By Danny Schrafel
The Town of Huntington’s attorneys are researching whether a recent ruling from the highest court in the state invalidates a nearly 10-year-old town law dictating where sex offenders cannot live.
The town board last month considered initiating a repeal of its Child Protection Act legislation, enacted in 2005, which bans level 2 and 3 sex offenders from living within a quarter-mile (1,320 feet) of a school, child daycare center, day camp, park, beach or playground. A resolution scheduling a public hearing on a repeal was pulled from the agenda at the March 10 town board meeting.
Town spokesman A.J. Carter said Monday that the board “just wanted to have more research” before they take any actions.
The town law, which is more restrictive than state law, has come into question because a recent ruling by the state’s highest court struck down a similar ordinance enacted by Nassau County. The New York State Court of Appeals ruled Feb. 17 that Nassau County’s 2006 law prohibiting sex offenders from living within 1,000 feet of schools, daycare centers, parks, youth centers and other areas where children are likely to congregate was invalid because New York State has jurisdiction over sex-offender regulations.
The state currently restricts level 3 sex offenders and those on parole and probation from willfully entering school grounds or living within 1,000 feet of a school or daycare center.
Simply put, the court said that state law trumps ordinances.
“In recent years, dozens of municipalities in this State have enacted similar laws that prohibit registered sex offenders from living within a certain distance of schools, daycare centers, parks, youth centers and other areas where children are likely to congregate. That such laws are proliferating at an accelerated rate is hardly surprising, given the significant interest involved, namely, the protection of children from sex offenders. Local governments have, understandably, relied on their police power in furthering that interest,” the court ruling, penned by Justice Eugene Pigott, reads in part. “But a local government’s police power is not absolute. When the State has created a comprehensive and detailed regulatory scheme with regard to the subject matter that the local law attempts to regulate, the local interest must yield to that of the State in regulating that field.”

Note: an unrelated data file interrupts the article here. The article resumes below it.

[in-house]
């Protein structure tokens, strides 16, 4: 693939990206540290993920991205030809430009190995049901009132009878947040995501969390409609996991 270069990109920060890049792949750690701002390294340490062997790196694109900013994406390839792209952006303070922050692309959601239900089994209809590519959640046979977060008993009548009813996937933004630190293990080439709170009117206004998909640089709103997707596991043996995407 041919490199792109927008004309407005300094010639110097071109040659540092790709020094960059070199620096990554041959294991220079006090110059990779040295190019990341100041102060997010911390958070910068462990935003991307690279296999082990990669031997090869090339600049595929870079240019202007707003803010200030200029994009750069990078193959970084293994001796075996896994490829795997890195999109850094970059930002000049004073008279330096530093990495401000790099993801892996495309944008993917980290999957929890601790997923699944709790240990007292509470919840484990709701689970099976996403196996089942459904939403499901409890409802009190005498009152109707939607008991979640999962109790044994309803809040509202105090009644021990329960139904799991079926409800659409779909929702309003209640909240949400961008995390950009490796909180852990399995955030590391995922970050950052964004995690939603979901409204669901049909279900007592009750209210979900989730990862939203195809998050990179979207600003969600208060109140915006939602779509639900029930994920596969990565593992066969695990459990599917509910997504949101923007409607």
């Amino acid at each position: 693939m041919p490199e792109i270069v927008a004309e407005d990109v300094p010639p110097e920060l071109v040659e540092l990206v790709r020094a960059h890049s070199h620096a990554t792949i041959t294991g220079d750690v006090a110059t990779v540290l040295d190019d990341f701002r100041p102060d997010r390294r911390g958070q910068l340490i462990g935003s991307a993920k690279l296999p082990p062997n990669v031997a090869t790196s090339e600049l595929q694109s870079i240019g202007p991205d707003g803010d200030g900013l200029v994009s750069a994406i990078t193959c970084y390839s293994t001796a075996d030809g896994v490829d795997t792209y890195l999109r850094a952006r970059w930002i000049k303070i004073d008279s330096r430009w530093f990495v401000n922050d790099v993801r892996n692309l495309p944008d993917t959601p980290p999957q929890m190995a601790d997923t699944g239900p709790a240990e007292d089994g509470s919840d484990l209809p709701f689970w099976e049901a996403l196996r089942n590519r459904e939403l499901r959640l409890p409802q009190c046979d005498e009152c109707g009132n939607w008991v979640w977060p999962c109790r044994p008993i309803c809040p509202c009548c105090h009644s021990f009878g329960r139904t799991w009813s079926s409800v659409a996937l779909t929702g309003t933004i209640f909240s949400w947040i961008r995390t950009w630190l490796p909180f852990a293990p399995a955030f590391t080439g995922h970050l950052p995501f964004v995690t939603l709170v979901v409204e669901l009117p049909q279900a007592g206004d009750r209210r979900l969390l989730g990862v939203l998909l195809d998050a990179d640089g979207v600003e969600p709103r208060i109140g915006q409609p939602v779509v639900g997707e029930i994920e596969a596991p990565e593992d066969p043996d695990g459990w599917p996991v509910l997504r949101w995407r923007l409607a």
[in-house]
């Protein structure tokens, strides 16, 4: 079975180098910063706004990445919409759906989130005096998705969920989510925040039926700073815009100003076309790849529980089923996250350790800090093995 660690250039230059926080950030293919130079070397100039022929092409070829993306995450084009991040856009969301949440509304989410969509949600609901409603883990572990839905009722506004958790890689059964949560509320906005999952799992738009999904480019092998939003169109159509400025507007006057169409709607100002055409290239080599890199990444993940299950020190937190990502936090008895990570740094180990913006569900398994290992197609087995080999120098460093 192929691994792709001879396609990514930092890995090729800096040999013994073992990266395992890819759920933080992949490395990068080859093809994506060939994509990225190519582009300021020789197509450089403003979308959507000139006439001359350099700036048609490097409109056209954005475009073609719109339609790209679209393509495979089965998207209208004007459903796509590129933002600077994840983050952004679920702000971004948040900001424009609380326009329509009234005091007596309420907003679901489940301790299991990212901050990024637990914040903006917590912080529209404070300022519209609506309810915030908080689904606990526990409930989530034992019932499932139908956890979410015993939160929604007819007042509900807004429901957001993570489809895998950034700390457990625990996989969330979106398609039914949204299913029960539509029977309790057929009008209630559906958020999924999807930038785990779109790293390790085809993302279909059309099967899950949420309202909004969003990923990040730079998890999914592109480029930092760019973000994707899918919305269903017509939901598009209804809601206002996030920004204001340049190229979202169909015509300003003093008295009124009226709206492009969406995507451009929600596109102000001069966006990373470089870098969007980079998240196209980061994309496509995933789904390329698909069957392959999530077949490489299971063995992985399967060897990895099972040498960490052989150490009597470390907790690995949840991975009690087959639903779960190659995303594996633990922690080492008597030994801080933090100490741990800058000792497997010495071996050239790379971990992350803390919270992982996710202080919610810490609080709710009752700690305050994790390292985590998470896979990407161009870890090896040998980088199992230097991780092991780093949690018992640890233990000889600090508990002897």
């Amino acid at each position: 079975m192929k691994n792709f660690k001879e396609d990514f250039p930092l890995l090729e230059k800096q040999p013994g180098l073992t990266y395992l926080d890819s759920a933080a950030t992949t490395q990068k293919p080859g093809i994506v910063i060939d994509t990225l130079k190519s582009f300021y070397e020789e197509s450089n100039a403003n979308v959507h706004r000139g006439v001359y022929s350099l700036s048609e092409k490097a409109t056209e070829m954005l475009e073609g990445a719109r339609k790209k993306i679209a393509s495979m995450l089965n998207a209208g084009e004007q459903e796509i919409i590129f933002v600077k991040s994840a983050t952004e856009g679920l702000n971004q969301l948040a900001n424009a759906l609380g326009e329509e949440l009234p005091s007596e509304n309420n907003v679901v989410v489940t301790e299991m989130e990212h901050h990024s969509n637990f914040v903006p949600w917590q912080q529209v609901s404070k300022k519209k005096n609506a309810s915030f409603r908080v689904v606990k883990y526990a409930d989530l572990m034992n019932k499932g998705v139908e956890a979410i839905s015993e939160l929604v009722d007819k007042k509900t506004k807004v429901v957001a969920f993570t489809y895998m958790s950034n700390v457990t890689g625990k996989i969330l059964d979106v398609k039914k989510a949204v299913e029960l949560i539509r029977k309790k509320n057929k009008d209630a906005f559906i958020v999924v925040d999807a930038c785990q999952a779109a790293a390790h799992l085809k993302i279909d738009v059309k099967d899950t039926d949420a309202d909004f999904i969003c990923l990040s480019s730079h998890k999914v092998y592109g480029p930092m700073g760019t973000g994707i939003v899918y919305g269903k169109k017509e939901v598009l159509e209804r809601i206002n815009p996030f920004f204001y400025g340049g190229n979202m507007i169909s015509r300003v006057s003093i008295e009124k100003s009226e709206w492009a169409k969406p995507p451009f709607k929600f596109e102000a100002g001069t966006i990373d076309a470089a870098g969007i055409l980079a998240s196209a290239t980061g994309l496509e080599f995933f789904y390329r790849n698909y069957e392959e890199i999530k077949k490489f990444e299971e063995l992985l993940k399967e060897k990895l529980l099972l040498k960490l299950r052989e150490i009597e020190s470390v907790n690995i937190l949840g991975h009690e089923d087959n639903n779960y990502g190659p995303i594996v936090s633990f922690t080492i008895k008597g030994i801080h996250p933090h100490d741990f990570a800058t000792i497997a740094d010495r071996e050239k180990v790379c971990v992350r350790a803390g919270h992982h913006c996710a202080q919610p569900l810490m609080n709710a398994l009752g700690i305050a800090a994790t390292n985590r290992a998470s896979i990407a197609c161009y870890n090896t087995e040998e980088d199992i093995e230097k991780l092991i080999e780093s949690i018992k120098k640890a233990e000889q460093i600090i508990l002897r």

State lawmakers have responded by pushing for legislation that would prohibit sex offenders from living within 1,000 feet of a school building. Assemblyman Chad Lupinacci (R-Huntington Station) is a cosponsor of the Assembly version of the bill.
State Senator John Flanagan (R-E. Northport) announced last month that the Senate had passed seven bills, which would, in addition to school-building ban outlined in the Assembly law, prohibit certain sex offenders from knowingly being within 1,000 feet of where pre-K or kindergarten instruction occurs; requires the state Department of Corrections and Community Supervision to receive “regular updates” of all elementary and secondary-school locations to ensure residency restrictions for level 2 and 3 offenders are being followed; reduces the amount of time it takes to make a risk-level determination; ban sex offenders from living within 1,500 feet of their victim’s residence and require sex offenders to comply with requirements in any home they reside in more than two days a week.
State Senator Michael Venditto also sponsored legislation that would allow local municipalities to make their own sex-offender laws.
Should any of these proposals advance toward adoption, both the Senate and the Assembly would have to create a single version passed by both legislative bodies.
While the flurry of legislative activity is likely to amend state law, some experts argue that geographic restrictions are not the answer.
A study by the Association for the Treatment of Sexual Abusers, which is dedicated to preventing sexual abuse through research, education, and shared learning techniques aimed at promoting evidence-based practice, public policy and community strategies, argues residence restriction laws are largely ineffective.
“In tracking the re-offense rate of a group of released sex offenders, the Minnesota Department of Corrections concluded that “not a single re-offense would have been prevented by an ordinance restricting where sex offenders could live,” the report, “A Reasoned Approach,” written by Joan Tabachnick and Alisa Klein in 2011, reads.
Remaining on the books is the county’s Community Protection Act, which went into effect in 2013 andprovides for “heightened monitoring” of the 1,000-plus registered sex offenders who reside in Suffolk County.
According to county officials, since the implementation of the Community Protection Act, there have been no reported cases of registered sex offenders reoffending in the county.
If Huntington’s sex-offender law must be stricken, a vote to set a public hearing to do so could be held as soon as Tuesday’s town board meeting.